Topic: Ethics, Leadership
Publication: Organizational Behavior and Human Decision Processes
Article: How low does ethical leadership flow? Test of a trickle-down model.
Author: D.M. Mayer, M. Kuenzi, R. Greenbaum, M. Bardes, R. Salvador
Featured by: Benjamin Granger
Past research has shown that organizational leaders play a substantial role in influencing the behaviors of their subordinates (monkey see, monkey do). In fact, there is some evidence that leaders’ behaviors play an important role in predicting how likely employees engage in counterproductive or unethical behaviors.
In an effort to better understand how and why ethical (or unethical) executive behaviors influence subordinate behaviors, Mayer, Kuenzi, Greenbaum, Bardes, and Salvador (2009) tested a trickle-down process, wherein leader behaviors influence the behaviors of those below them.
Specifically, Mayer et al. found that executives’ ethical behaviors did indeed influence employees’ deviant and counterproductive behaviors, albeit indirectly through the behaviors of middle managers and supervisors. In other words, it appears that top managers’ ethical behavior directly influences the behavior of middle level supervisors who then influence the behavior of the employees below them.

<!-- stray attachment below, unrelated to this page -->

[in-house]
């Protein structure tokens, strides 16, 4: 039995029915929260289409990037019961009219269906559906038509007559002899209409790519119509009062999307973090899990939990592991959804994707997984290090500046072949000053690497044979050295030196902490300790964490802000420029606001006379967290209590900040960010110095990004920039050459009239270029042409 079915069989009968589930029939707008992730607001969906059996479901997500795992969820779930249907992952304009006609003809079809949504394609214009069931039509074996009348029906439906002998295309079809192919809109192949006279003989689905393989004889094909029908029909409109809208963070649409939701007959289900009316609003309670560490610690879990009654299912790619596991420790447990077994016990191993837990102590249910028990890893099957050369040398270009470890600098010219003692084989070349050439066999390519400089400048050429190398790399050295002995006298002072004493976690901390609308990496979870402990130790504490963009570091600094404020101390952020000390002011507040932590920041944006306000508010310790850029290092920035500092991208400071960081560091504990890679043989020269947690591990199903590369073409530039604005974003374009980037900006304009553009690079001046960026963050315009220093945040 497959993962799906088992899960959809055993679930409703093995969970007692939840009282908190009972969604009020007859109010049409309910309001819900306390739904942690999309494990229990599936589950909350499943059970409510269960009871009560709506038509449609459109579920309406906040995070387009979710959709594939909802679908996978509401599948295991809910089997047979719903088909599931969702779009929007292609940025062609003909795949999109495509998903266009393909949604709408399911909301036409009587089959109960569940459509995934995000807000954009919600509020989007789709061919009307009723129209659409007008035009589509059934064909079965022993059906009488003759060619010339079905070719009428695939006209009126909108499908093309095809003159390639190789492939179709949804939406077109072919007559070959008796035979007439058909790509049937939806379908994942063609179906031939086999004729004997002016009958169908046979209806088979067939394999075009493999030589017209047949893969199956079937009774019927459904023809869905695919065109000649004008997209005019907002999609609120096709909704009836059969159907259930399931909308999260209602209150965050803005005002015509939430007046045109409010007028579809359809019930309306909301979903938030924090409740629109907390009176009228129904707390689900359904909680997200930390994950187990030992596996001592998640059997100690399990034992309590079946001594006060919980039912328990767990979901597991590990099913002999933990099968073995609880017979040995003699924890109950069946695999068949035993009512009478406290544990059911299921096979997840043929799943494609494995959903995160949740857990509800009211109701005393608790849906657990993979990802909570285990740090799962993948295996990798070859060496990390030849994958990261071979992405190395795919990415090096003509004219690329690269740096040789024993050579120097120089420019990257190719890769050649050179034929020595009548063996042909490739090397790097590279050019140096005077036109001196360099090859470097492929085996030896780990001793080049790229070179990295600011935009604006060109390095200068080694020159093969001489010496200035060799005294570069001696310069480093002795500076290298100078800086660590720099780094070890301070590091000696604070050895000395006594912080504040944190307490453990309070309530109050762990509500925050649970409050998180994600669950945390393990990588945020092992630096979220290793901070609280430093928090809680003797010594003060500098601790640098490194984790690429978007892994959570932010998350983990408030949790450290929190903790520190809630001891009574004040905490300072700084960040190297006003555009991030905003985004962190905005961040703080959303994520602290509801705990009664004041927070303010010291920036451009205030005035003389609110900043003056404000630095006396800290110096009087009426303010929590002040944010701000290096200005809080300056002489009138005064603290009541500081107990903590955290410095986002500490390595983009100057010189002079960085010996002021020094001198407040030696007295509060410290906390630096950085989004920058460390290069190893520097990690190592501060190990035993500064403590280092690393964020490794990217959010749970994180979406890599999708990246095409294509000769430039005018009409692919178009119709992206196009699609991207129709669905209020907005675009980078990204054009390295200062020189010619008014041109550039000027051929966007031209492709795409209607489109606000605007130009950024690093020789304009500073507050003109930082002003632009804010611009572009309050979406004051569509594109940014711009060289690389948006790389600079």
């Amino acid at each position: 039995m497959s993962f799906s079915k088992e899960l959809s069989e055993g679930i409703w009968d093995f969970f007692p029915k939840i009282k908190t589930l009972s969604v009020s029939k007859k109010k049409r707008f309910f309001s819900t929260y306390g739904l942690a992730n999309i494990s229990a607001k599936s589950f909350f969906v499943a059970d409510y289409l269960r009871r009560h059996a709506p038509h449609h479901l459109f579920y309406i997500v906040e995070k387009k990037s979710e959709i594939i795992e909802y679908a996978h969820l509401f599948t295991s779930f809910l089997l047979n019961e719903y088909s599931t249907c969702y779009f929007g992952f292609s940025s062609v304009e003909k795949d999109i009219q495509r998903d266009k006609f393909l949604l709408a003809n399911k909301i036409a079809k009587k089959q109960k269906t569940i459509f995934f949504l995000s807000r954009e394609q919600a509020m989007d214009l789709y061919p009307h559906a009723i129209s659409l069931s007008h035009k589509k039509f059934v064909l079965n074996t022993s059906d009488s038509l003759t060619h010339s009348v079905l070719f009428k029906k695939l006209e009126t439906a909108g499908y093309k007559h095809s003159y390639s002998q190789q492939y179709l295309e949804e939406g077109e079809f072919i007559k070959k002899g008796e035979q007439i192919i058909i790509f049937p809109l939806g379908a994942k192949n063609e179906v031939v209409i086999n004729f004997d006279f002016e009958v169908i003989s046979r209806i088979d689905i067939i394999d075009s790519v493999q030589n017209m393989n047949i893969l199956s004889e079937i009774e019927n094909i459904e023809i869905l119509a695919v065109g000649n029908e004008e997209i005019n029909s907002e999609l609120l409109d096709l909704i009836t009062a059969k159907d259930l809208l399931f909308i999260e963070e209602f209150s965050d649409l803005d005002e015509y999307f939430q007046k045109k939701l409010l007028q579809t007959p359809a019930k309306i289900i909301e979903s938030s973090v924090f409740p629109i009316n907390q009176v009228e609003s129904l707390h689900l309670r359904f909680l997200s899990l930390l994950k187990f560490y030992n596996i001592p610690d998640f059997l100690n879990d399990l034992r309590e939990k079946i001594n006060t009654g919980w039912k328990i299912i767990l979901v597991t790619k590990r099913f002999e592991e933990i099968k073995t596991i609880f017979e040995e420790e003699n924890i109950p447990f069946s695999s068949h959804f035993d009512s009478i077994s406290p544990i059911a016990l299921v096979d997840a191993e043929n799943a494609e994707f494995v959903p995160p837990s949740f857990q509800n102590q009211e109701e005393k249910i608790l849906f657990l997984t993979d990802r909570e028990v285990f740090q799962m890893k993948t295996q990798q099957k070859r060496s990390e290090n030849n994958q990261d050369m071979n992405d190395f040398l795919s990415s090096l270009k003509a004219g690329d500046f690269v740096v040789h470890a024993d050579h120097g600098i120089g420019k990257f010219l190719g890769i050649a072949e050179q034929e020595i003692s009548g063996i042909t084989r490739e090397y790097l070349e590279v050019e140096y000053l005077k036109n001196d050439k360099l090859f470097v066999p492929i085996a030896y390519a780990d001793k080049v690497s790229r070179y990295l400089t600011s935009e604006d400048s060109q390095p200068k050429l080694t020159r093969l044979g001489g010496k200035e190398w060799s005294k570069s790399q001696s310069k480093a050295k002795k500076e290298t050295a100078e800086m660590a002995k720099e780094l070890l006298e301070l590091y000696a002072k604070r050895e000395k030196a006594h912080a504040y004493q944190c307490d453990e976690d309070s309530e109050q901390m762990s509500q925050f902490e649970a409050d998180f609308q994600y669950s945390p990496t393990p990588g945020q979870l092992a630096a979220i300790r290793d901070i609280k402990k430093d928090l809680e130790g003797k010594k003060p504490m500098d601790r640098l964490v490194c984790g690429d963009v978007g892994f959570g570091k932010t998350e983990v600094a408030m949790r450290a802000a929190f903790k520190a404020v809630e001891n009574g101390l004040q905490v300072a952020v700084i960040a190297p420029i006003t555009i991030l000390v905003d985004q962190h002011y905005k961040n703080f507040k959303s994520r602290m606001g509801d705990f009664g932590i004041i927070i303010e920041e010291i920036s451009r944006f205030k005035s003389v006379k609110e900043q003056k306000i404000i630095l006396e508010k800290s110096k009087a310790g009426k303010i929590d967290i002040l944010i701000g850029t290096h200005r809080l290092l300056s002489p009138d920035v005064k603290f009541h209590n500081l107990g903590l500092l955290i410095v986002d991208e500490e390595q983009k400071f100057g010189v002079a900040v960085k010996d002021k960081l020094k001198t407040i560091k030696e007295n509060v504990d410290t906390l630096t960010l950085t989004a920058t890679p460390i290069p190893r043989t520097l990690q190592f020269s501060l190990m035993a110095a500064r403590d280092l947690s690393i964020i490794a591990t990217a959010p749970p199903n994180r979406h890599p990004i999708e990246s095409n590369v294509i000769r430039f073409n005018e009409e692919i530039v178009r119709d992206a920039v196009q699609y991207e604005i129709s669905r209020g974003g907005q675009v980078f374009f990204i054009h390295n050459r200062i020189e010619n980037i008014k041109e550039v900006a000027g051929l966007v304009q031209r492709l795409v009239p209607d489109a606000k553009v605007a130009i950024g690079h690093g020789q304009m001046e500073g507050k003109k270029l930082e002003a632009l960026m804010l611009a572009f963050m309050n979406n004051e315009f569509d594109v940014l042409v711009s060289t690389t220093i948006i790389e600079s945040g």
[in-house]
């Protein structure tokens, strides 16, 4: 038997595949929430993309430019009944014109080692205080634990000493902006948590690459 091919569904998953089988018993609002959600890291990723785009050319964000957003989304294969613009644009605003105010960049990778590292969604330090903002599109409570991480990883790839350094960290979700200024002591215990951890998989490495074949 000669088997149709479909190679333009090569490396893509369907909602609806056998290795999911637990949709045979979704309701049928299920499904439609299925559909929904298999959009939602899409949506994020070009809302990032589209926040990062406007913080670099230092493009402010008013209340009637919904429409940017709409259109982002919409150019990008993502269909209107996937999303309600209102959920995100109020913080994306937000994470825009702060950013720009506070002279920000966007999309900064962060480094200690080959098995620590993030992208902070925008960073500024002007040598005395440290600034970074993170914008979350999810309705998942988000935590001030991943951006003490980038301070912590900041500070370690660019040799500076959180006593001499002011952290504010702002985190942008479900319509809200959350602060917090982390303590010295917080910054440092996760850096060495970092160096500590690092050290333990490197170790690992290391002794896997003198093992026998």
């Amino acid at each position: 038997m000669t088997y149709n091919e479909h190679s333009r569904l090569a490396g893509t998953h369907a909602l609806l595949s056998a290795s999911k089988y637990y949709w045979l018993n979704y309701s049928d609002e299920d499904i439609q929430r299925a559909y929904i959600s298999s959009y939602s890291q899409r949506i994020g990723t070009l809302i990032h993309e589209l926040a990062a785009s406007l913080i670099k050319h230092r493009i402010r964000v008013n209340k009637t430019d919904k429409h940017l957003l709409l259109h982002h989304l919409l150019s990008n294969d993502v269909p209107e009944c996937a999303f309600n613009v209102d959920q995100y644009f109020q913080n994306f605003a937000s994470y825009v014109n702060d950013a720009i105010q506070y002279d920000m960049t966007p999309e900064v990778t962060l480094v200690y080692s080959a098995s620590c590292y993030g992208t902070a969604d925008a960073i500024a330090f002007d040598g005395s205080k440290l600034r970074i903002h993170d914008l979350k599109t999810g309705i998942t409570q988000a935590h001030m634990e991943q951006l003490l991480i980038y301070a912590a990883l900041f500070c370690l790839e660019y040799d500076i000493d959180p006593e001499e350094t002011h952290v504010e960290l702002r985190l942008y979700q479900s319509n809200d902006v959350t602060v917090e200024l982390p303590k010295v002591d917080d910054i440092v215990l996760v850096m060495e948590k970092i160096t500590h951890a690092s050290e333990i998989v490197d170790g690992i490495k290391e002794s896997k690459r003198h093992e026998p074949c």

But why do top managers’ ethical behaviors affect employees’ behaviors? Mayer and colleagues suggest that managers and supervisors serve as models that employees follow and emulate.
Since the behavior of top executives has important implications for both positive and negative employee behaviors, initiatives intended to improve ethics in organizations should start at the very top. Thus, Mayer and colleagues suggest that it may be useful to select managers based on integrity, concern for others, and moral standards.
In addition, another option is implementing ethics training programs for middle and top managers. Therefore, like many other things, leadership behavior does appear to flow downhill!
Mayer, D.M., Kuenzi, M., Greenbaum, R., Bardes, M., Salvador, R. (2009). How low does ethical leadership flow? Test of a trickle-down model. Organizational Behavior and Human Decisions Processes, 108, 1-13.